Closed Quotient and Spectral Measures of Female Adolescent Singers in Different Singing Styles

Christopher Barlow, Jennette Lovetri

Research output: Contribution to journalArticle

Abstract

Objectives. While quantifiable assessment of the singing voice is now commonplace, research on young (child and adolescent) voices is still in its infancy. There is still insufficient data on young people’s voices on which to model ‘norms’ in behaviour, particularly for Contemporary Commercial Music (CCM) such as Musical Theatre (MT). The objective of this study was to assess if quantifiable differences in vocal production and acoustic output of young singers exist between ‘classical’ and ‘musical theatre’ styles.
Study Design. The study was a prospective cohort study of 20 adolescent female singers aged 12-17 training their voices using a system which includes both 'classical' and ‘musical theatre’ styles.
Methods, The study examined Laryngographically derived Closed Quotient (CQ), Average Vowel Spectra (AVS) and Long Term Average Spectra (LTAS) measures of the sung voices of voices of singers in ‘classical’ and ‘musical theatre’ styles.
Results The spectral slope was shallower for the MT voice and Mean CQ was significantly higher across the pitch range when singing in a MT style than in a 'classical'. The second to fifth harmonics were stronger in the MT style than in classical, with a significant difference between the two styles.
Conclusion. The increase in intensity in the first five harmonics was disproportionately higher than the increase in CQ. Results therefore suggested that MT singing primarily uses change in resonance strategy rather than raised vocal tension to achieve the tonal changes associated with the genre.
Original languageEnglish
Pages (from-to)314-318
Number of pages6
JournalJournal of Voice
Volume24
Issue number3
Publication statusPublished - 2010

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Voice Training
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Acoustics
Cohort Studies
Prospective Studies
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title = "Closed Quotient and Spectral Measures of Female Adolescent Singers in Different Singing Styles",
abstract = "Objectives. While quantifiable assessment of the singing voice is now commonplace, research on young (child and adolescent) voices is still in its infancy. There is still insufficient data on young people’s voices on which to model ‘norms’ in behaviour, particularly for Contemporary Commercial Music (CCM) such as Musical Theatre (MT). The objective of this study was to assess if quantifiable differences in vocal production and acoustic output of young singers exist between ‘classical’ and ‘musical theatre’ styles. Study Design. The study was a prospective cohort study of 20 adolescent female singers aged 12-17 training their voices using a system which includes both 'classical' and ‘musical theatre’ styles. Methods, The study examined Laryngographically derived Closed Quotient (CQ), Average Vowel Spectra (AVS) and Long Term Average Spectra (LTAS) measures of the sung voices of voices of singers in ‘classical’ and ‘musical theatre’ styles. Results The spectral slope was shallower for the MT voice and Mean CQ was significantly higher across the pitch range when singing in a MT style than in a 'classical'. The second to fifth harmonics were stronger in the MT style than in classical, with a significant difference between the two styles. Conclusion. The increase in intensity in the first five harmonics was disproportionately higher than the increase in CQ. Results therefore suggested that MT singing primarily uses change in resonance strategy rather than raised vocal tension to achieve the tonal changes associated with the genre.",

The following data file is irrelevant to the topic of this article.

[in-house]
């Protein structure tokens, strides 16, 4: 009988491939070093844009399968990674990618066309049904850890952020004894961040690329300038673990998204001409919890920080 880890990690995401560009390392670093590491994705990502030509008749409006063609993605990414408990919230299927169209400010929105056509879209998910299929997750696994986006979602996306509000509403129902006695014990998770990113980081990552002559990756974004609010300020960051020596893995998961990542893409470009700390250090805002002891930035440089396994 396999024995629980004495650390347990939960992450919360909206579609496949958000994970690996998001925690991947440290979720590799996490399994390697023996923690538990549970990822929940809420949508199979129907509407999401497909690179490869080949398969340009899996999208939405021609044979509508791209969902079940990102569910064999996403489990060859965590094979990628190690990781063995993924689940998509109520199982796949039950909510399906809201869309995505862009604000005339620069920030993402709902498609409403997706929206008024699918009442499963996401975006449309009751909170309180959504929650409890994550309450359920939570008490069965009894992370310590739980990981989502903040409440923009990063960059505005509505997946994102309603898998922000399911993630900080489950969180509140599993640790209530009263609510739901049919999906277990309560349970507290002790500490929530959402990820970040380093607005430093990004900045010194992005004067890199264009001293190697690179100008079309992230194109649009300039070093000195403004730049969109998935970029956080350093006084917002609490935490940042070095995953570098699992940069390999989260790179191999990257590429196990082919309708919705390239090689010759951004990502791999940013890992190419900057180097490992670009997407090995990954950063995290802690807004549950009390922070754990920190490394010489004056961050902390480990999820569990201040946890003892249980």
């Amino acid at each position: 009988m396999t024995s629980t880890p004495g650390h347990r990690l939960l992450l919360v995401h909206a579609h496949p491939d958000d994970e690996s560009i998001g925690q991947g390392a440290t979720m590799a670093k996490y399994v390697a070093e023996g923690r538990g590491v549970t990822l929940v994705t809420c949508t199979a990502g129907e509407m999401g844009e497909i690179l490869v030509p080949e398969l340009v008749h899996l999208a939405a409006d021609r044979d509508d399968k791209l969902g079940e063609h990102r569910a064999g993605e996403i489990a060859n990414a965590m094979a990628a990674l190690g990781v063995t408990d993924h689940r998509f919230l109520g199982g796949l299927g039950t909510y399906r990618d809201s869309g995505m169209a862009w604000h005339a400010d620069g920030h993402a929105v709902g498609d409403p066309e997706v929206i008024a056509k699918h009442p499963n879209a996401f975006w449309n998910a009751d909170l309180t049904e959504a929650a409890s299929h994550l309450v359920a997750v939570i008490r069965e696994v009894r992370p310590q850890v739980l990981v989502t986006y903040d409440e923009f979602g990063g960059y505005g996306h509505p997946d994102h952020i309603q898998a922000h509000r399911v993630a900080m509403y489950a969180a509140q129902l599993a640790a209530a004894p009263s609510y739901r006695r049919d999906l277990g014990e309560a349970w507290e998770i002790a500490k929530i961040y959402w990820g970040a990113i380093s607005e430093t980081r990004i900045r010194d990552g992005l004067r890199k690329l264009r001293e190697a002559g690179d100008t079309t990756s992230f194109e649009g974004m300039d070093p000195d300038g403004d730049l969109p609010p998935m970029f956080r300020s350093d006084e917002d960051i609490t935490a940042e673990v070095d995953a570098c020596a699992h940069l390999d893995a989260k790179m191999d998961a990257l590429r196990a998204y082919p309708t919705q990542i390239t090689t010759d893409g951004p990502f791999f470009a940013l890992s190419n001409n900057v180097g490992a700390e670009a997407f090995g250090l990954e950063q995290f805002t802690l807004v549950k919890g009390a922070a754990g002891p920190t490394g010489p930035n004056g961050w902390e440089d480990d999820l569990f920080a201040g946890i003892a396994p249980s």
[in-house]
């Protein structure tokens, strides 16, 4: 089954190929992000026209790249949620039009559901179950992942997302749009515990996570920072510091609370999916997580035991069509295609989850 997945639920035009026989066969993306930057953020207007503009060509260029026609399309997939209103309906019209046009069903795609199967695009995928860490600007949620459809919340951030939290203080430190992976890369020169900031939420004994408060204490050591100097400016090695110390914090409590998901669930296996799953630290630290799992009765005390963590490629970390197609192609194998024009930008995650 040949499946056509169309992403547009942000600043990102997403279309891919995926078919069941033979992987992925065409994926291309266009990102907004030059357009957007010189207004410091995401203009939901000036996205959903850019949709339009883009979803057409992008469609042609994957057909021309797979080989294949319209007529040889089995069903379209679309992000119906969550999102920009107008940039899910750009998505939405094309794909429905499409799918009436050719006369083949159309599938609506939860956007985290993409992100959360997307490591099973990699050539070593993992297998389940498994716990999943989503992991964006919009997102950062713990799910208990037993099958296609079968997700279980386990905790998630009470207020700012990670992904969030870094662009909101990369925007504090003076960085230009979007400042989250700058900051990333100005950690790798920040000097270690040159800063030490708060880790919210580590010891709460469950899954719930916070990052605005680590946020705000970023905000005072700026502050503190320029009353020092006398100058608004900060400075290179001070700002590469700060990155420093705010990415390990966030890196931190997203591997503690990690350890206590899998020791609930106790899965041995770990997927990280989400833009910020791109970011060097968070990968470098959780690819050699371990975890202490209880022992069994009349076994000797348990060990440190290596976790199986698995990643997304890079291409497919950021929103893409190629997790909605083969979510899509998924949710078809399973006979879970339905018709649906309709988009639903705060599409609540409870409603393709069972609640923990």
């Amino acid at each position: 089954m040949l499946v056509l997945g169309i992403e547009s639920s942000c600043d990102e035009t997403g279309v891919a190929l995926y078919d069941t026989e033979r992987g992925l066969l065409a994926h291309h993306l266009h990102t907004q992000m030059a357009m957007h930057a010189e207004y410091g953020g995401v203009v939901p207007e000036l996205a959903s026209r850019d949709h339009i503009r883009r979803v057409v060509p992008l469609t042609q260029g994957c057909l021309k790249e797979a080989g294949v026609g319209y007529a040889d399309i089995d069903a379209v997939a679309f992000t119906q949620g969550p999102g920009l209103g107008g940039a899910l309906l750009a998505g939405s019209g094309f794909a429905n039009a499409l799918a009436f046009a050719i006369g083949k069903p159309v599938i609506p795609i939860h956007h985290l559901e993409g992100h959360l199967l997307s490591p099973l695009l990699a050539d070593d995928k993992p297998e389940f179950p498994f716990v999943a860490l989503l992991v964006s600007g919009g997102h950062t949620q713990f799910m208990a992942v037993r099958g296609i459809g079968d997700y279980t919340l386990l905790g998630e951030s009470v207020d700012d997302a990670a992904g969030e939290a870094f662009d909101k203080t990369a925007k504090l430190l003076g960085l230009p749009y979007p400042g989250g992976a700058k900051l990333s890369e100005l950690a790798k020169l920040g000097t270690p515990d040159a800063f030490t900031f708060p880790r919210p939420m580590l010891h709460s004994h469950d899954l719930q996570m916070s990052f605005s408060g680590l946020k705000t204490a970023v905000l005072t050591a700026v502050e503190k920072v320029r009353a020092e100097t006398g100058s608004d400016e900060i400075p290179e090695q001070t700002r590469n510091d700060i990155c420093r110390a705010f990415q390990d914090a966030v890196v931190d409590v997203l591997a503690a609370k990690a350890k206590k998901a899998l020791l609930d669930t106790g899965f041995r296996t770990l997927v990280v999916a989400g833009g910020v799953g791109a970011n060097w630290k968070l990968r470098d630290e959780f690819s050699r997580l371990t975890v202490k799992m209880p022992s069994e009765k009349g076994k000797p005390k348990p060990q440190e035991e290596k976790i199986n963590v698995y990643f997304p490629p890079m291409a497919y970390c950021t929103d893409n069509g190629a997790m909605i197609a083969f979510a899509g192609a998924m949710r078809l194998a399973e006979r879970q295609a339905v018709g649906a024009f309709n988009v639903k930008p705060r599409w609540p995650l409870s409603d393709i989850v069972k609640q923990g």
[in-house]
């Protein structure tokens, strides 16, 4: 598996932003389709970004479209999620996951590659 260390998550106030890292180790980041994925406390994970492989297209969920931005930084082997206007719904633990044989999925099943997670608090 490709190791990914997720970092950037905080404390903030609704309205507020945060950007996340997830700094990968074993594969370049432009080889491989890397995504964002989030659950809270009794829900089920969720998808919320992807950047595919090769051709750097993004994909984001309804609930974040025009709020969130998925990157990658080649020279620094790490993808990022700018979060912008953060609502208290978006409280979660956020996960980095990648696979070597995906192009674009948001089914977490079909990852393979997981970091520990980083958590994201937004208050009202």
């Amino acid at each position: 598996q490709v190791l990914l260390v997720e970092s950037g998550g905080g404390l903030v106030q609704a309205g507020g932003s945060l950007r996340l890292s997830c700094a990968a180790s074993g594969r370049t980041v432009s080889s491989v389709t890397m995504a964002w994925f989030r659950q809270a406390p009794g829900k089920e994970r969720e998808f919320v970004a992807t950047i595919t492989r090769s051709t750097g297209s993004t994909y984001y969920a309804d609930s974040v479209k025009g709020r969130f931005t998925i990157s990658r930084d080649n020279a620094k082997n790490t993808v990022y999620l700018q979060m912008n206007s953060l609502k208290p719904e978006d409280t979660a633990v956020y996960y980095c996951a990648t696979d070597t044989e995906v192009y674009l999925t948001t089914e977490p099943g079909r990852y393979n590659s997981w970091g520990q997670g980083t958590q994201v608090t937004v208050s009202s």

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Closed Quotient and Spectral Measures of Female Adolescent Singers in Different Singing Styles. / Barlow, Christopher; Lovetri, Jennette.

In: Journal of Voice, Vol. 24, No. 3, 2010, p. 314-318.

Research output: Contribution to journalArticle

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AB - Objectives. While quantifiable assessment of the singing voice is now commonplace, research on young (child and adolescent) voices is still in its infancy. There is still insufficient data on young people’s voices on which to model ‘norms’ in behaviour, particularly for Contemporary Commercial Music (CCM) such as Musical Theatre (MT). The objective of this study was to assess if quantifiable differences in vocal production and acoustic output of young singers exist between ‘classical’ and ‘musical theatre’ styles. Study Design. The study was a prospective cohort study of 20 adolescent female singers aged 12-17 training their voices using a system which includes both 'classical' and ‘musical theatre’ styles. Methods, The study examined Laryngographically derived Closed Quotient (CQ), Average Vowel Spectra (AVS) and Long Term Average Spectra (LTAS) measures of the sung voices of voices of singers in ‘classical’ and ‘musical theatre’ styles. Results The spectral slope was shallower for the MT voice and Mean CQ was significantly higher across the pitch range when singing in a MT style than in a 'classical'. The second to fifth harmonics were stronger in the MT style than in classical, with a significant difference between the two styles. Conclusion. The increase in intensity in the first five harmonics was disproportionately higher than the increase in CQ. Results therefore suggested that MT singing primarily uses change in resonance strategy rather than raised vocal tension to achieve the tonal changes associated with the genre.

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